CullmanTimes.com - Cullman, Alabama

Editorials

March 15, 2013

EDITORIAL: Parents gain an option

CULLMAN — Gov. Robert Bentley wasted little time in signing the state’s first tax credits for private school attendance into law after the Alabama Supreme Court granted permission.

The controversial measure was held up briefly by a Montgomery circuit judge after a challenge was filed by the Alabama Education Association. Even with the governor moving forward with the bill, a future legal challenge is inevitable.

The AEA, long a powerful force in the state’s political scene, is infuriated with the bill because it will allow parents to move their children to private schools, along with a tax credit, if the local public school is failing.

While there are legitimate questions about how this bill will eventually impact funding for the state’s most troubled public schools, the AEA’s main concern has nothing more at its core than employment for public school teachers. Any concern the organization expresses about the quality of education or education reform can be digested with a grain of salt.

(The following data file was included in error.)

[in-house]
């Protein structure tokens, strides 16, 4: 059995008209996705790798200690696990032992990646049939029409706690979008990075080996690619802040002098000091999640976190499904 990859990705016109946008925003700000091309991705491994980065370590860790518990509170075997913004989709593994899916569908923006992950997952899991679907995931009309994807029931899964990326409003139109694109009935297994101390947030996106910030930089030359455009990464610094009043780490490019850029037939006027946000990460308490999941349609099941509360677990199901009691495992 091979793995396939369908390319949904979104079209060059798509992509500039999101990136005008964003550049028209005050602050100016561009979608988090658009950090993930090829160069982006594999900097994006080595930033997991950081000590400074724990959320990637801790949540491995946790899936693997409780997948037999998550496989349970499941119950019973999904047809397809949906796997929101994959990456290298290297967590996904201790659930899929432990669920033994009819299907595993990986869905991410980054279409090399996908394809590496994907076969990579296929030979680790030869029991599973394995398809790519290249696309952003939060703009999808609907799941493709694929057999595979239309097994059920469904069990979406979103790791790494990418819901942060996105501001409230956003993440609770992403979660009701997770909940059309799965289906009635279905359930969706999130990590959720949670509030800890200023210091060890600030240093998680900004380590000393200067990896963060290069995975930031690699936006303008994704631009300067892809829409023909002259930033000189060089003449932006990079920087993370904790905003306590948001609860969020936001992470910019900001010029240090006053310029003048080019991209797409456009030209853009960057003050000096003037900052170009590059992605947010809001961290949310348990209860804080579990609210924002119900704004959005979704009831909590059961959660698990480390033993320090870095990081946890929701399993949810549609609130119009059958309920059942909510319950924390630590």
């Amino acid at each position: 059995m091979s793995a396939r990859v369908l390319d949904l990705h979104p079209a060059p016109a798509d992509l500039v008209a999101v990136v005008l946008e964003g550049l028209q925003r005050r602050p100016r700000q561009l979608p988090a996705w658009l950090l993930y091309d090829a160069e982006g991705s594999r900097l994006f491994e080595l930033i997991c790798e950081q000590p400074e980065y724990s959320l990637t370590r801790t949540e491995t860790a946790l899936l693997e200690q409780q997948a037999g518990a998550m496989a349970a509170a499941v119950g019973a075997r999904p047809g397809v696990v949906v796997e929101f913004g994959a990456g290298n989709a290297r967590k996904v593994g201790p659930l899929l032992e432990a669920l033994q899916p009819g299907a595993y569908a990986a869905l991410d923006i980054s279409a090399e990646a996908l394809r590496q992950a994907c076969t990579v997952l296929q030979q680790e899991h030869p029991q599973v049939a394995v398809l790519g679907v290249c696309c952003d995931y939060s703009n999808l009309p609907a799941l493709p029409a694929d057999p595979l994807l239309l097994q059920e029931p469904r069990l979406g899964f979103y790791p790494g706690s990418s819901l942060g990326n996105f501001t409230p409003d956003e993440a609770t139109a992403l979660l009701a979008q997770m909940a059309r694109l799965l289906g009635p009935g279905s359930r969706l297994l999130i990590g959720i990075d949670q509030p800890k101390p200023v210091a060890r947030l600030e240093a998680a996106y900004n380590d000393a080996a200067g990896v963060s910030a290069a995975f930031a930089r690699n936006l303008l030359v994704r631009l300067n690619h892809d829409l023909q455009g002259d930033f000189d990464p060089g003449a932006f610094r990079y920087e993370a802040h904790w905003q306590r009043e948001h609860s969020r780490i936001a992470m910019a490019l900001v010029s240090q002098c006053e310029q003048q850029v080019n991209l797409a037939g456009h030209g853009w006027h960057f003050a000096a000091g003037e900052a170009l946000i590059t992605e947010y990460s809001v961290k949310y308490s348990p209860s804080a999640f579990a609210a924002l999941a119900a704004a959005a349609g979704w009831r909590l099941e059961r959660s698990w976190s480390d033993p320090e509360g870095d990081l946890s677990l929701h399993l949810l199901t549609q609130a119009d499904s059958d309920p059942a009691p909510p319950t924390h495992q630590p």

The way in which this bill was passed can be argued from several viewpoints. Some observers think it was sneaky to slip in the tax credit at the last minute. Others are applauding the effort because it blatantly ignores the AEA’s traditional influence over the lawmaking process in Montgomery.

The positive points in this bill include allowing local school boards to reach higher education standards by having more flexibility in meeting the usual regulations from the state level, and that parents can finally have an option to get their children away from schools that continually fail to do a good job.

Crying out about the loss of money for public schools comes late in the game. Many well-intended efforts to bring reforms aimed at higher standards in education have been cast aside through the years because of the inflexibility and influence of the AEA.

While the bill that Gov. Bentley signed may have some flaws, it at least places some alternatives in the hands of tax-paying parents across the state.

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